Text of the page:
Page:Stevenson - The Merry Men (1905).djvu/241

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229
THE TREASURE OF FRANCHARD

large space of poplar'd plain upon the one hand, the waving hill-tops of the forest on the other, and Gretz itself in the middle, a handful of roofs. Under the bestriding arch of the blue heavens, the place seemed dwindled to a toy. It seemed incredible that people dwelt, and could find room to turn or air to breathe, in such a corner of the world. The thought came home to the boy, perhaps for the first time, and he gave it words.

"How small it looks!" he sighed.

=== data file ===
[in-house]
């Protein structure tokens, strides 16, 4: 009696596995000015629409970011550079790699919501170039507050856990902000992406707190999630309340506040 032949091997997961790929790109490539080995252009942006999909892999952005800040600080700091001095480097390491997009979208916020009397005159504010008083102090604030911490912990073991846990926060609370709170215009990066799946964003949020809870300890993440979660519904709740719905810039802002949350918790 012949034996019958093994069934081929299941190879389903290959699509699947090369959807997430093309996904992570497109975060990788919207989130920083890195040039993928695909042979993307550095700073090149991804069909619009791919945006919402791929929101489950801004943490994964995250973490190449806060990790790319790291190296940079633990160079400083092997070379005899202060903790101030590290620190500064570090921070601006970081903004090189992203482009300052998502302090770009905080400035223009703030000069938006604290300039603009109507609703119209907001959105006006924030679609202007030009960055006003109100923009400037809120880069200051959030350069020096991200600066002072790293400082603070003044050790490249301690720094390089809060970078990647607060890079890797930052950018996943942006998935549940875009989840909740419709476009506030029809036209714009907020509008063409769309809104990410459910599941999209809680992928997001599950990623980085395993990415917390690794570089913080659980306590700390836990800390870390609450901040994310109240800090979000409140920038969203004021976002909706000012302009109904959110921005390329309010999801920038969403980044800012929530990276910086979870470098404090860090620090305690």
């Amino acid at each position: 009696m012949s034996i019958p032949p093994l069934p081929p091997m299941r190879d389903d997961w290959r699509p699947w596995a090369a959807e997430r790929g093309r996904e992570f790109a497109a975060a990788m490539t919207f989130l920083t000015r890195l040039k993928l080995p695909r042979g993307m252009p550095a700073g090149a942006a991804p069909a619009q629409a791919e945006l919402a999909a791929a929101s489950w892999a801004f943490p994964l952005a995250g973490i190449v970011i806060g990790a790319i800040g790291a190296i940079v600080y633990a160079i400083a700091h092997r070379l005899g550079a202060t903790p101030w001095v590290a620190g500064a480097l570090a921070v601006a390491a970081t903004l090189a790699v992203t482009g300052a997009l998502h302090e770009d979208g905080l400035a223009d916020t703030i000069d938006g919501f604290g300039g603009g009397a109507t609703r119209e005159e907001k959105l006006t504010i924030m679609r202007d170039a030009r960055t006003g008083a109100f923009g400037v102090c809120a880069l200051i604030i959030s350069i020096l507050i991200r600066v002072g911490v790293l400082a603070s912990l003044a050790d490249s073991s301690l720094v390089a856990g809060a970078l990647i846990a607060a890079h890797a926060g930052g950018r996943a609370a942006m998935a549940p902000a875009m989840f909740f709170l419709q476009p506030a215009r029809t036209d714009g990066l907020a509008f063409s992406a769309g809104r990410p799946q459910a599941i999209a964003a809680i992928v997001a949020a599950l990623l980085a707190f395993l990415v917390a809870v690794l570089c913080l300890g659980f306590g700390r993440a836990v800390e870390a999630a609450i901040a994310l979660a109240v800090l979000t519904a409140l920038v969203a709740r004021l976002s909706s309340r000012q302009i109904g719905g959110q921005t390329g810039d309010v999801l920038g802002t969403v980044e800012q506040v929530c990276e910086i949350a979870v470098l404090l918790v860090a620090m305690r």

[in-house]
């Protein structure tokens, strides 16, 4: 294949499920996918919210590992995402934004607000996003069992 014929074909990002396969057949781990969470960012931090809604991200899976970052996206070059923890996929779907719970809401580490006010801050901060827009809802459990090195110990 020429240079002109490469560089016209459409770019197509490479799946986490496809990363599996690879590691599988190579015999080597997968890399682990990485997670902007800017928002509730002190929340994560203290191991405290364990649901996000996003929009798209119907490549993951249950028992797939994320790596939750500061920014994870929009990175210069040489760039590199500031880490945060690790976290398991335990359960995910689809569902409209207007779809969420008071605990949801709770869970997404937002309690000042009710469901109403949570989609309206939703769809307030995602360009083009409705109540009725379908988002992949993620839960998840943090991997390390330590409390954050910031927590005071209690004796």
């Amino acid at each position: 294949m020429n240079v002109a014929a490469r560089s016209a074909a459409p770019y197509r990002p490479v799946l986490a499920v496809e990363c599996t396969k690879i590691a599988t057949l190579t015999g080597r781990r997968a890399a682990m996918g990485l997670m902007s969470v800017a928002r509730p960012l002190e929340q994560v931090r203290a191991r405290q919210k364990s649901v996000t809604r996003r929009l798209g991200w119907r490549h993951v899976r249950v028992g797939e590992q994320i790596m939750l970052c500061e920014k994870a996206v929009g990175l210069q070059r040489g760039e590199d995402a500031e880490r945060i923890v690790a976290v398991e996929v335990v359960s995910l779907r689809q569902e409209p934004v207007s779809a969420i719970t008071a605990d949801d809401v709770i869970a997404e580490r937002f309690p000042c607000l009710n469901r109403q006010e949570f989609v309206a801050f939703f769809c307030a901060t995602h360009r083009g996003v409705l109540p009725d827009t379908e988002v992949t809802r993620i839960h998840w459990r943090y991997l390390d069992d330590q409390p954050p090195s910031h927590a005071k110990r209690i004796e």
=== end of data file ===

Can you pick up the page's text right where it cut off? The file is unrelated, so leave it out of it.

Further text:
"Ay," replied the Doctor, "small enough now. Yet it was once a walled city; thriving, full of furred burgesses and men in armour, humming with affairs;—with tall spires, for aught that I know, and portly towers along the battlements. A thousand chimneys ceased smoking at the curfew-bell. There were gibbets at the gate as thick as scarecrows. In time of war, the assault swarmed against it with ladders, the arrows fell like leaves, the defenders sallied hotly over the drawbridge, each side uttered its cry as they plied their weapons. Do you know that the walls extended as far as the Commanderie? Tradition so reports. Alas, what a long way off is all this confusion—nothing left of it but my quiet words spoken in your ear—and the town itself shrunk to the hamlet underneath us! By-and-by came the English wars—you shall hear more of the English, a stupid people, who sometimes blundered into good—and Gretz was taken, sacked, and burned. It is the history of many towns; but Gretz never rose again; it was never rebuilt; its ruins were a quarry to serve the growth of rivals; and the stones of Gretz are now erect along the streets of